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General Chat Thread, Sooo, i'm a 'network manager'! in General; Hello there, Here I am, a couple of months into my first IT-based job - 'Network Manager' at a medium ...
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    cbeeching's Avatar
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    Sooo, i'm a 'network manager'!

    Hello there,

    Here I am, a couple of months into my first IT-based job - 'Network Manager' at a medium sized primary school (400ish children). I have no 'official' training in the IT field. All I have is self-taught knowledge from using, breaking, and sometimes fixing computers since a young age (i'm 22 now).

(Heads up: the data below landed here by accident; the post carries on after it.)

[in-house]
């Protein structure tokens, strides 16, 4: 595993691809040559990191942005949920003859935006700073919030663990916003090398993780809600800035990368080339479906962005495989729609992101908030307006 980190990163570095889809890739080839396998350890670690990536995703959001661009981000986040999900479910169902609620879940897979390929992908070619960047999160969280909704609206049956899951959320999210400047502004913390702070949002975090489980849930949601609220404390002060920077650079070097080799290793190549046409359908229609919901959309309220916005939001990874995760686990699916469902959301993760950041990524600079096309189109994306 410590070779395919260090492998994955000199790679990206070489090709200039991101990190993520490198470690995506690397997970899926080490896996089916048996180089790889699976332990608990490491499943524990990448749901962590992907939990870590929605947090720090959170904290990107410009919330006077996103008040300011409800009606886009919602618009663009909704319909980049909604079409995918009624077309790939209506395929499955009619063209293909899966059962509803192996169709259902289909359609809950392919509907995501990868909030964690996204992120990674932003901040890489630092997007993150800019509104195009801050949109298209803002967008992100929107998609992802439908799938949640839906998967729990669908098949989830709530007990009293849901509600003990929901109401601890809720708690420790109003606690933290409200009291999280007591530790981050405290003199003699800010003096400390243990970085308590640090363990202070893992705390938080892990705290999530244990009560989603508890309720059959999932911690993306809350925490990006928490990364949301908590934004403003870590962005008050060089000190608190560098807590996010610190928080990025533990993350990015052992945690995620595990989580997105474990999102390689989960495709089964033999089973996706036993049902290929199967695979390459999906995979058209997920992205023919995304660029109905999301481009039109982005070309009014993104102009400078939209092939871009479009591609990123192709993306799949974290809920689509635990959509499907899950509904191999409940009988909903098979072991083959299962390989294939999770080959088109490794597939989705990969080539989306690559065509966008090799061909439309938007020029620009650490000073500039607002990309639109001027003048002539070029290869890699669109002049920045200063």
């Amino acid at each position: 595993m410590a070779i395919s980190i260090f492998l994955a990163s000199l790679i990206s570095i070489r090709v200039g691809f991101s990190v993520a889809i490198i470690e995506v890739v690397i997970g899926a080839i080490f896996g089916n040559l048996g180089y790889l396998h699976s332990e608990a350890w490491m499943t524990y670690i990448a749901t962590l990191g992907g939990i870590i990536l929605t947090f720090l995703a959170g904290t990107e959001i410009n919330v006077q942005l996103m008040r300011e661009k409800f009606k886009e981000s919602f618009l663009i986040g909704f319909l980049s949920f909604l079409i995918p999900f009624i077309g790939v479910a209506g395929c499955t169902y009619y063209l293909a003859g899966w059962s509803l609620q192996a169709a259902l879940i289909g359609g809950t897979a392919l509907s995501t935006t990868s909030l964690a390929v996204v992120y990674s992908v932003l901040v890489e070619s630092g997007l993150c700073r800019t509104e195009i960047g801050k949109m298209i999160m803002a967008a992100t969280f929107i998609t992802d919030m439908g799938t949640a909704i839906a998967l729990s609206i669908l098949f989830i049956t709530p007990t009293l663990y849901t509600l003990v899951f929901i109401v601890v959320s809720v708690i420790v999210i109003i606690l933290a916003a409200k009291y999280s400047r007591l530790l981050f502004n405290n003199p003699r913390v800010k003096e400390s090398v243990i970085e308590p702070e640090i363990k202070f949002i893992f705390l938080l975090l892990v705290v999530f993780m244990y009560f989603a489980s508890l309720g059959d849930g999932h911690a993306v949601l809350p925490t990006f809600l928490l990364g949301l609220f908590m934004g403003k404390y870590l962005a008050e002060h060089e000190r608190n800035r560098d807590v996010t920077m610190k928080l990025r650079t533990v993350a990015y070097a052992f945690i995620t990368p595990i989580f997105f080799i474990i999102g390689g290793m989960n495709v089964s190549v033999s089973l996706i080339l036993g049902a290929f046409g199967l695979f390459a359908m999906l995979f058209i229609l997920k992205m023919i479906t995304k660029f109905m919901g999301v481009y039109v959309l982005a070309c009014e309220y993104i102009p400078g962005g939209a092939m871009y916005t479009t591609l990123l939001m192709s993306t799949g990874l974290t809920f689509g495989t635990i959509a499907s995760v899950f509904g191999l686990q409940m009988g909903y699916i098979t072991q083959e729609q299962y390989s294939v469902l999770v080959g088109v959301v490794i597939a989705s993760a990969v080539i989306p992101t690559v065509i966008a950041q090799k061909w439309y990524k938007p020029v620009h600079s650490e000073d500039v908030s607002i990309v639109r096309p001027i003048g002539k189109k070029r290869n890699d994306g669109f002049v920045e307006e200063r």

Like I say, my title is 'Network Manager', but just from reading this forum for the last month (which I am SO glad Iíve found Ė Thankyou edugeek!) I appreciate that my schools version of a 'Network Manager' is probably very different to another schools. My predecessor was here for a long time, and she began as a volunteer. She was here from the start, and was part of getting the school to where it is now in terms of IT today. The result of that development is that my role of ĎNetwork Managerí is part time, and nearly all the technical side of things are handled by an external support team who work closely with RM. So far being here, Iíve been taking each day as it comes, trying to unravel and understand a position of somebody who had literally been at the school since the day I was born.